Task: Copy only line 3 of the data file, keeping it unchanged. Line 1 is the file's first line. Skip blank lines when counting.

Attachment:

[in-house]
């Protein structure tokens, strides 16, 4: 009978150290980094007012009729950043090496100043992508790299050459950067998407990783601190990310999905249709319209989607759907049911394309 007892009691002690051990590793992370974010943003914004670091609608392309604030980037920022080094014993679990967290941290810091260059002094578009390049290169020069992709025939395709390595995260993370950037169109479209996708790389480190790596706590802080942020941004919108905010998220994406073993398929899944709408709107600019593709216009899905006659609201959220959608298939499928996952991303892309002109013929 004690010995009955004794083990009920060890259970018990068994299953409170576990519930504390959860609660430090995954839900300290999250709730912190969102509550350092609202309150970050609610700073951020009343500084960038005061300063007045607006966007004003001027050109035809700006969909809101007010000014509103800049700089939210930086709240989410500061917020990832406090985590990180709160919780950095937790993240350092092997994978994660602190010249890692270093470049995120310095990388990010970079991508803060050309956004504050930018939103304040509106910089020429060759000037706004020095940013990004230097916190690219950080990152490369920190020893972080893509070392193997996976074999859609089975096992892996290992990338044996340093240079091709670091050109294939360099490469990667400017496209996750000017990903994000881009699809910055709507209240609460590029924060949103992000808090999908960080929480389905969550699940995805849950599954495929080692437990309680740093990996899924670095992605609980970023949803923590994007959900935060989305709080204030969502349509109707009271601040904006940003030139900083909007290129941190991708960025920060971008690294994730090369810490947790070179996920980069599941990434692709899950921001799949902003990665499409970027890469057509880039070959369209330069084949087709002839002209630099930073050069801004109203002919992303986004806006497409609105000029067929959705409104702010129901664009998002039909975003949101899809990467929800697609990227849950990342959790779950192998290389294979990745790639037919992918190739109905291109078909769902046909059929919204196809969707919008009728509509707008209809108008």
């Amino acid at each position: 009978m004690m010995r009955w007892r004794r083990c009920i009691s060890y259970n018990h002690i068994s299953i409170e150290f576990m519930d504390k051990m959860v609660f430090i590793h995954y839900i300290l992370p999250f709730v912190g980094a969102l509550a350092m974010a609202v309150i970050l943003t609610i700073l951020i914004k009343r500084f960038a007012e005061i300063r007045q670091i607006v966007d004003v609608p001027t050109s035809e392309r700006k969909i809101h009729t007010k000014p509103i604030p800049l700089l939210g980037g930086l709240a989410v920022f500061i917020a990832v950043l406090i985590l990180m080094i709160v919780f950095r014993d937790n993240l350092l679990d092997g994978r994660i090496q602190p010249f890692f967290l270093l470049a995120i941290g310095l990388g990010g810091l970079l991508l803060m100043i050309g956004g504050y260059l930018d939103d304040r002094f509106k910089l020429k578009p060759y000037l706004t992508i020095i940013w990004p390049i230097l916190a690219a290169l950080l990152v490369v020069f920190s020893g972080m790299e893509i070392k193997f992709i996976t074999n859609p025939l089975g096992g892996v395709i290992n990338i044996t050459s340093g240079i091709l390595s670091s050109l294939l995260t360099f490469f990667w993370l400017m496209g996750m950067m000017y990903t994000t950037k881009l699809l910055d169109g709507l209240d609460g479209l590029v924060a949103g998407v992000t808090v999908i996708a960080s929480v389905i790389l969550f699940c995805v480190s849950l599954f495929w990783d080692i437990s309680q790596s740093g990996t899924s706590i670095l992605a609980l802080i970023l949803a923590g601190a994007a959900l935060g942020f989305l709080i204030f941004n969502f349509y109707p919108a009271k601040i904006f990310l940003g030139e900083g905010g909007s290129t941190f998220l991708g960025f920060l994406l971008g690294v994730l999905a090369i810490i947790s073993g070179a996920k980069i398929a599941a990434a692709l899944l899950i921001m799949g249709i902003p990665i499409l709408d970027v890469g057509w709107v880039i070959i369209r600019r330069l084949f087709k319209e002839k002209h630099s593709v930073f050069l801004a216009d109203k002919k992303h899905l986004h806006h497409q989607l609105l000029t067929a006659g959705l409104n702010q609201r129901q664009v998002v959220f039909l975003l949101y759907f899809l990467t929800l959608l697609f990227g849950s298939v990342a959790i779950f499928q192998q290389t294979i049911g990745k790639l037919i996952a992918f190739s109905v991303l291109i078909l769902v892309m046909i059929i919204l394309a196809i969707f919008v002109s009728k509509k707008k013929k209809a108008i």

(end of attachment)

């Amino acid at each position: 009978m004690m010995r009955w007892r004794r083990c009920i009691s060890y259970n018990h002690i068994s299953i409170e150290f576990m519930d504390k051990m959860v609660f430090i590793h995954y839900i300290l992370p999250f709730v912190g980094a969102l509550a350092m974010a609202v309150i970050l943003t609610i700073l951020i914004k009343r500084f960038a007012e005061i300063r007045q670091i607006v966007d004003v609608p001027t050109s035809e392309r700006k969909i809101h009729t007010k000014p509103i604030p800049l700089l939210g980037g930086l709240a989410v920022f500061i917020a990832v950043l406090i985590l990180m080094i709160v919780f950095r014993d937790n993240l350092l679990d092997g994978r994660i090496q602190p010249f890692f967290l270093l470049a995120i941290g310095l990388g990010g810091l970079l991508l803060m100043i050309g956004g504050y260059l930018d939103d304040r002094f509106k910089l020429k578009p060759y000037l706004t992508i020095i940013w990004p390049i230097l916190a690219a290169l950080l990152v490369v020069f920190s020893g972080m790299e893509i070392k193997f992709i996976t074999n859609p025939l089975g096992g892996v395709i290992n990338i044996t050459s340093g240079i091709l390595s670091s050109l294939l995260t360099f490469f990667w993370l400017m496209g996750m950067m000017y990903t994000t950037k881009l699809l910055d169109g709507l209240d609460g479209l590029v924060a949103g998407v992000t808090v999908i996708a960080s929480v389905i790389l969550f699940c995805v480190s849950l599954f495929w990783d080692i437990s309680q790596s740093g990996t899924s706590i670095l992605a609980l802080i970023l949803a923590g601190a994007a959900l935060g942020f989305l709080i204030f941004n969502f349509y109707p919108a009271k601040i904006f990310l940003g030139e900083g905010g909007s290129t941190f998220l991708g960025f920060l994406l971008g690294v994730l999905a090369i810490i947790s073993g070179a996920k980069i398929a599941a990434a692709l899944l899950i921001m799949g249709i902003p990665i499409l709408d970027v890469g057509w709107v880039i070959i369209r600019r330069l084949f087709k319209e002839k002209h630099s593709v930073f050069l801004a216009d109203k002919k992303h899905l986004h806006h497409q989607l609105l000029t067929a006659g959705l409104n702010q609201r129901q664009v998002v959220f039909l975003l949101y759907f899809l990467t929800l959608l697609f990227g849950s298939v990342a959790i779950f499928q192998q290389t294979i049911g990745k790639l037919i996952a992918f190739s109905v991303l291109i078909l769902v892309m046909i059929i919204l394309a196809i969707f919008v002109s009728k509509k707008k013929k209809a108008i």